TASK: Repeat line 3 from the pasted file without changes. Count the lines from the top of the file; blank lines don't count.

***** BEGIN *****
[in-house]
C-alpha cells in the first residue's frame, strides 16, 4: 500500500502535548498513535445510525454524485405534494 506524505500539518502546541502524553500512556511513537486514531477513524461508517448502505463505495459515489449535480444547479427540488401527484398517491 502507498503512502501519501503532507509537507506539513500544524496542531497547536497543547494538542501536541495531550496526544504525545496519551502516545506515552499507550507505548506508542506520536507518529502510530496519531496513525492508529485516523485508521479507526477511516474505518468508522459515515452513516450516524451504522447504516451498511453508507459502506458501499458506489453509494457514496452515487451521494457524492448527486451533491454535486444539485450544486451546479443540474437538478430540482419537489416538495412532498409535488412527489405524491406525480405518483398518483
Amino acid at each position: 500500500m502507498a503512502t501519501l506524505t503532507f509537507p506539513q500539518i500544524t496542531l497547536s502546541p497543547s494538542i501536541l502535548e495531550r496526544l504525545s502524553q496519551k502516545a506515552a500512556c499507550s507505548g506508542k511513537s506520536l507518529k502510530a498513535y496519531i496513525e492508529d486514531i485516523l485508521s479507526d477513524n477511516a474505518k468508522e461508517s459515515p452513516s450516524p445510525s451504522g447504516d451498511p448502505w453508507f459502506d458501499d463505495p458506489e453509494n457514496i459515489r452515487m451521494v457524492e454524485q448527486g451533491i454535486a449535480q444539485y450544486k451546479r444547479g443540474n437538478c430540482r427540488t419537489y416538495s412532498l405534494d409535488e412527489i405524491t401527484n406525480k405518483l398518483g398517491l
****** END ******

Amino acid at each position: 500500500m502507498a503512502t501519501l506524505t503532507f509537507p506539513q500539518i500544524t496542531l497547536s502546541p497543547s494538542i501536541l502535548e495531550r496526544l504525545s502524553q496519551k502516545a506515552a500512556c499507550s507505548g506508542k511513537s506520536l507518529k502510530a498513535y496519531i496513525e492508529d486514531i485516523l485508521s479507526d477513524n477511516a474505518k468508522e461508517s459515515p452513516s450516524p445510525s451504522g447504516d451498511p448502505w453508507f459502506d458501499d463505495p458506489e453509494n457514496i459515489r452515487m451521494v457524492e454524485q448527486g451533491i454535486a449535480q444539485y450544486k451546479r444547479g443540474n437538478c430540482r427540488t419537489y416538495s412532498l405534494d409535488e412527489i405524491t401527484n406525480k405518483l398518483g398517491l